You have the skills to share ideas with clients, and the professional approach to justify why an investment in a garden game area, raised bed for vegetables, or enhancing a far corner of the property (new term on the scene, “Sit Spot”) can mean more to discuss with your clients. Also very importantly, you’ll see how much more there is to learn about the habitat you’re helping create for the benefit of wildlife, birds, insects to thrive and protect our ecological balance with the overall environment. Get out there and appreciate your work, remembering what it will look like in a several months and see where your vision for the client takes you both!

— by Chris Blackstone, NHCLP

Landscaper or Groundskeeper? There’s More to it than You Think

I kneel in the frosty earth, cutting back amber stems of perennials gone by. I look up at the paver walkway I installed in August. Will the de-icing product we apply this winter kill this autumn’s tender transplants? So many hands are on the salt scoops.

When I was a landscaper, that is, a contractor, I wouldn’t have worried. My guarantee only covered new plants, not divisions. If I had done my job properly, my crew would maintain the divisions in the spring, ensuring their survival.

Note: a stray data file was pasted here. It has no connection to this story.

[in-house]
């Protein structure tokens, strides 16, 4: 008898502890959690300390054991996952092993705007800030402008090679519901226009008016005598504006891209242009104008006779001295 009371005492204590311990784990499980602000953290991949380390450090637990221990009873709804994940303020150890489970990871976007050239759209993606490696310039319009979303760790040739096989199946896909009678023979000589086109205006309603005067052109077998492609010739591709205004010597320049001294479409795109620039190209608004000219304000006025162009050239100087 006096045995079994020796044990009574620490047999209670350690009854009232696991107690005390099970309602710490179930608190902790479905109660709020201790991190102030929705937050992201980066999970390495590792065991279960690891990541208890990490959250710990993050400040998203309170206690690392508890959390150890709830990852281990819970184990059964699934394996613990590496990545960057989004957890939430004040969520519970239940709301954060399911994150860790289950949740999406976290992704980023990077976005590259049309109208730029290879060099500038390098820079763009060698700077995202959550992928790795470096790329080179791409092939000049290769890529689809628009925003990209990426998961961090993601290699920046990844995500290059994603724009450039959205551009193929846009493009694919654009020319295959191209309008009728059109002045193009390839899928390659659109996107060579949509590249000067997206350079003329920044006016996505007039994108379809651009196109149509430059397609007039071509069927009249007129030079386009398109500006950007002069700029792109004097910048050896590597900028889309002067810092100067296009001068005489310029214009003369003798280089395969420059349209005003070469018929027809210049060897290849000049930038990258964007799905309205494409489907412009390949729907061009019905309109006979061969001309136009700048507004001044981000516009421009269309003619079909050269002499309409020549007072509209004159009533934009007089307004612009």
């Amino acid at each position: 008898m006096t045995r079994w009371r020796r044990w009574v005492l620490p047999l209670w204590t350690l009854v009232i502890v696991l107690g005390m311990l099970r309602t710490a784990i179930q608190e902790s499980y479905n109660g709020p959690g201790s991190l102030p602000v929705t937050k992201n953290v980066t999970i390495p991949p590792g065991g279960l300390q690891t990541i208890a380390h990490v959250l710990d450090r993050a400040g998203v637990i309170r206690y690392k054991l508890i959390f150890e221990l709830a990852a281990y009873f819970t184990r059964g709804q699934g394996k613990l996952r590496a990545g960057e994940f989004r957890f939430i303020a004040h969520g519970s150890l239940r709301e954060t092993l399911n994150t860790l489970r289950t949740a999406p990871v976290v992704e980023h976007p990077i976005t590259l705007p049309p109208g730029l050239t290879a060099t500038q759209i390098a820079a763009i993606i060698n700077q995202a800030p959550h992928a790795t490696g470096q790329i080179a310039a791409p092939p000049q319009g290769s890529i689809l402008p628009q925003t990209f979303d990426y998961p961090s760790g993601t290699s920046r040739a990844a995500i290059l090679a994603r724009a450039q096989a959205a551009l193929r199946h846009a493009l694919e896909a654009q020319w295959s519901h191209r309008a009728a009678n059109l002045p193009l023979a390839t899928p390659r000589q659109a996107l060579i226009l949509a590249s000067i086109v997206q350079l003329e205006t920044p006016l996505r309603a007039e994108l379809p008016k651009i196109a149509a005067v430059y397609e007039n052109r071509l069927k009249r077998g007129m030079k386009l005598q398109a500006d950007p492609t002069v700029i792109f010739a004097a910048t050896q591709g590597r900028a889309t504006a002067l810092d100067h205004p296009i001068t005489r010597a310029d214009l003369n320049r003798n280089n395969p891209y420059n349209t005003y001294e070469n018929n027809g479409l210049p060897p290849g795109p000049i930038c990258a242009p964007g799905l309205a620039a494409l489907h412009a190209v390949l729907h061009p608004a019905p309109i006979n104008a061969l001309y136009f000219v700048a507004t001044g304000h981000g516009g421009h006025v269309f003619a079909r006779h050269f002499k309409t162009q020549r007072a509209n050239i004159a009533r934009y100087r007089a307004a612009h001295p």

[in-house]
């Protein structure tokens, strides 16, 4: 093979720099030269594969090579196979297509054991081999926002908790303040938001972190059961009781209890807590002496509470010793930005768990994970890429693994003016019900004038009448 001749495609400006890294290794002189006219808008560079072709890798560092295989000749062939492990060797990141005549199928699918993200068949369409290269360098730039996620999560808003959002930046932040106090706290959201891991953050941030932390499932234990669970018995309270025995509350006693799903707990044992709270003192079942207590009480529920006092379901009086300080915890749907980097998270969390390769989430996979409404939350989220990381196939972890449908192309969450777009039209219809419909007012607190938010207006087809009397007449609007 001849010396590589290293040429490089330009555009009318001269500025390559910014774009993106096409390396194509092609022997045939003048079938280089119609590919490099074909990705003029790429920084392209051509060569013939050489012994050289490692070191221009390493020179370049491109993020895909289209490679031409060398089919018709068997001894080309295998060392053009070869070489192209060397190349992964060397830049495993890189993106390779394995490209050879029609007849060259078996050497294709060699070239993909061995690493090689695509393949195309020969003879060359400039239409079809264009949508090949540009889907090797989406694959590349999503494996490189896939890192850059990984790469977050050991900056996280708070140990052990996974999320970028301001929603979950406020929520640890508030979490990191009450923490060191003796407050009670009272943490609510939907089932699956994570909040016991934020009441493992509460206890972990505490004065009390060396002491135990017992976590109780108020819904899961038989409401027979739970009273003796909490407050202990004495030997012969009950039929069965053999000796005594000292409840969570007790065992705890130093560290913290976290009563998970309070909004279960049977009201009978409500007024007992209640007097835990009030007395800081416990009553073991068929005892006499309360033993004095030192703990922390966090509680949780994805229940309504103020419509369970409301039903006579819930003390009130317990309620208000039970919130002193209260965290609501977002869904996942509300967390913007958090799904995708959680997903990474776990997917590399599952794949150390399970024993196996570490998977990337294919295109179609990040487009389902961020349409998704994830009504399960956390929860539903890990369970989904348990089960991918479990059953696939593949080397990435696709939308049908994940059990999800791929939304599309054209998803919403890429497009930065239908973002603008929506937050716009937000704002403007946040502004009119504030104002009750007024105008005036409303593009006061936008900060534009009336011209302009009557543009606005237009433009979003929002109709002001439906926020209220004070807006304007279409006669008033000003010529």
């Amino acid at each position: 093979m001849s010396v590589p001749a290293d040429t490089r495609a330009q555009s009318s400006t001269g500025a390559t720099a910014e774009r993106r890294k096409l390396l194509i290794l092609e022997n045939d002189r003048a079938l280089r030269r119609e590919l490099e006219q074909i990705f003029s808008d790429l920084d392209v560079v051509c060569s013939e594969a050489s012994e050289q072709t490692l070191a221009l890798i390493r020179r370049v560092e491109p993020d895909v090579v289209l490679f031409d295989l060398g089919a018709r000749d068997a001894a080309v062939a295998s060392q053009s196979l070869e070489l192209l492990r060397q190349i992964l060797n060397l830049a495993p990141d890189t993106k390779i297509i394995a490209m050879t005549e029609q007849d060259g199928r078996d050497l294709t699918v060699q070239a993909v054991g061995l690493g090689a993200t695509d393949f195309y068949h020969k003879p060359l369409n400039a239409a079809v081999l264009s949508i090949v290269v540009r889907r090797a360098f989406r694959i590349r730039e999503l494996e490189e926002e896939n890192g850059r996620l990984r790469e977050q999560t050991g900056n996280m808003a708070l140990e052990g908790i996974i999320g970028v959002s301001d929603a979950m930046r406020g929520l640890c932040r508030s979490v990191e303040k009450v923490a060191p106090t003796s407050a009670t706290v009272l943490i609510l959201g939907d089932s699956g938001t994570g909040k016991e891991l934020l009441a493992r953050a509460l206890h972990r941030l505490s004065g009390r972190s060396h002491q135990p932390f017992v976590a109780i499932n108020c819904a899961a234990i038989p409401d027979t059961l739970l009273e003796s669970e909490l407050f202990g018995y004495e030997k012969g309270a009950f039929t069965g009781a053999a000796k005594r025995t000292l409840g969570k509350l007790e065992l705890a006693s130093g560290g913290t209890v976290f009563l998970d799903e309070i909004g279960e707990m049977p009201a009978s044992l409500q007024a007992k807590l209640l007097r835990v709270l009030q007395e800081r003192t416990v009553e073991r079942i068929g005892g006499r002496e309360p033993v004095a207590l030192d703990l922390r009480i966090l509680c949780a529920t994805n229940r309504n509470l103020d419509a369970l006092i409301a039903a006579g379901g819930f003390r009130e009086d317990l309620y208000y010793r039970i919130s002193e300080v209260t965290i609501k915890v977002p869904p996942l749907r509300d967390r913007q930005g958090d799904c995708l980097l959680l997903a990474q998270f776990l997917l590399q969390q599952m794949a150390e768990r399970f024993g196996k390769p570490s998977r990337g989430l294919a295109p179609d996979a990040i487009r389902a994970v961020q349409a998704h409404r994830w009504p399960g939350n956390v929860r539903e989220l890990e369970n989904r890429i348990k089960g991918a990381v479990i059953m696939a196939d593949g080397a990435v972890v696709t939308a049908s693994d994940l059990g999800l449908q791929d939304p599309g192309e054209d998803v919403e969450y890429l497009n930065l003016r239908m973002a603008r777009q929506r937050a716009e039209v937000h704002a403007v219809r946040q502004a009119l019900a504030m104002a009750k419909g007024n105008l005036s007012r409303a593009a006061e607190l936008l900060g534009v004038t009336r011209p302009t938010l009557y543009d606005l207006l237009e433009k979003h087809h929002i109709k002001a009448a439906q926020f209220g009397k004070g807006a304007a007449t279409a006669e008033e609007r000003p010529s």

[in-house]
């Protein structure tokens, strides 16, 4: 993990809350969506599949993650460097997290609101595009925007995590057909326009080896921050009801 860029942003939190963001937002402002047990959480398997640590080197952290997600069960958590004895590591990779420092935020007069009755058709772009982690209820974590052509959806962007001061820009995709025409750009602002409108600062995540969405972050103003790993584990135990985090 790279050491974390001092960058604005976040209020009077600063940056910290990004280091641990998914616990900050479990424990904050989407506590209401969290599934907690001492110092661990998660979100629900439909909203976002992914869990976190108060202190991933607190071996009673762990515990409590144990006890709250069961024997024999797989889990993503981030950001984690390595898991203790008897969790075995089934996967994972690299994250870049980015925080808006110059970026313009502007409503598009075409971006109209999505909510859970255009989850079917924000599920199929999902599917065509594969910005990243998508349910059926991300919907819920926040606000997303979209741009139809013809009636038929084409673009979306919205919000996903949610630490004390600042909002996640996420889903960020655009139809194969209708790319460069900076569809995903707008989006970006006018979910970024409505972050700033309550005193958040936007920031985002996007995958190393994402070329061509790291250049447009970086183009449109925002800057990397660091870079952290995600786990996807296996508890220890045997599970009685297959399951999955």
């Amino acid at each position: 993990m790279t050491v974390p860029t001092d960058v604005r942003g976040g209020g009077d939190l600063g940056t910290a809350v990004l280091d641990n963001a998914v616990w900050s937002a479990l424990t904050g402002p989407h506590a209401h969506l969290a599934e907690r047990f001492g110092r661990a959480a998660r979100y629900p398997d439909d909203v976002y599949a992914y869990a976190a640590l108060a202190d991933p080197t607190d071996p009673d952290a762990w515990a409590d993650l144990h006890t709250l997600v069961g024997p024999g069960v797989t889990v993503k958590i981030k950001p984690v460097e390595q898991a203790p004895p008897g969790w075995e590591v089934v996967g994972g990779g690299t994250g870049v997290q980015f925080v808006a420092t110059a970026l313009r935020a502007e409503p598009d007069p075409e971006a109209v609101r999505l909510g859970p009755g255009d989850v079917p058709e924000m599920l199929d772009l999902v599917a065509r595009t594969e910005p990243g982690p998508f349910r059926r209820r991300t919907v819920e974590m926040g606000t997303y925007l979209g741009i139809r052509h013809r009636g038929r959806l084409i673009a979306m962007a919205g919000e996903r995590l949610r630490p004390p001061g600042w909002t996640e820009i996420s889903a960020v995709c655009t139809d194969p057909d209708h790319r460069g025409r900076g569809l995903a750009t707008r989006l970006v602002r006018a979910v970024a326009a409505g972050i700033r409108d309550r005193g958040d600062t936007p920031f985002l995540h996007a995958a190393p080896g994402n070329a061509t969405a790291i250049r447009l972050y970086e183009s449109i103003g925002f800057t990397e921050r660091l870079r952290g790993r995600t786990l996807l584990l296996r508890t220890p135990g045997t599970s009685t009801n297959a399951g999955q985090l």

Here, the odds were not so favorable. I am the sole grounds maintenance technician here, responsible for more than seven acres of landscape, spread over three facilities. With our fourth facility under construction, I am soon to inherit more. For my baby plants, it’s survival of the fittest.
I now work directly for an industrial manufacturing company. When I made the transition from contractor to full time employee, I had no idea how different that would be. The learning curve was steep.

First, I had to become more adaptable. Plans and budgets are 100% required, but at any given moment the priority can change. In the middle of spreading 90 yards of mulch? Wait, “we” have decided that I need to pull the curbing from two parking lot islands, store the granite, transplant the trees, and install two 18 by 18 paver walkways. And yes, this is coming out of my budget. I have to decide what to give up from what I planned. In all honesty, the project makes sense. Who decides a tree in an island should be right in front of a door? The people who made the blueprints, that’s who. Now I have to undo it.
Lesson two stung a little more: the grounds are of low importance. My managers want the grounds to be beautiful, thriving, and ecologically progressive. However, manufacturing is the priority. We do not sell landscapes. If a task that effects production arises (a storage area needs to be turned into cubicles) I must drop everything and help with that. My budget reflects the perceived importance. I must wring every ounce from every resource to maximize every project, but that part is similar to being a contractor.

My third lesson is the one I struggle with the most to this day – slow down. Pace yourself. Do not come in expecting to hustle all day, every day – or anyone else to do so. Yes, management wants productivity, but time is built into every day for communication with multiple layers of co-workers, contractors, and supervisors. Translation: meetings.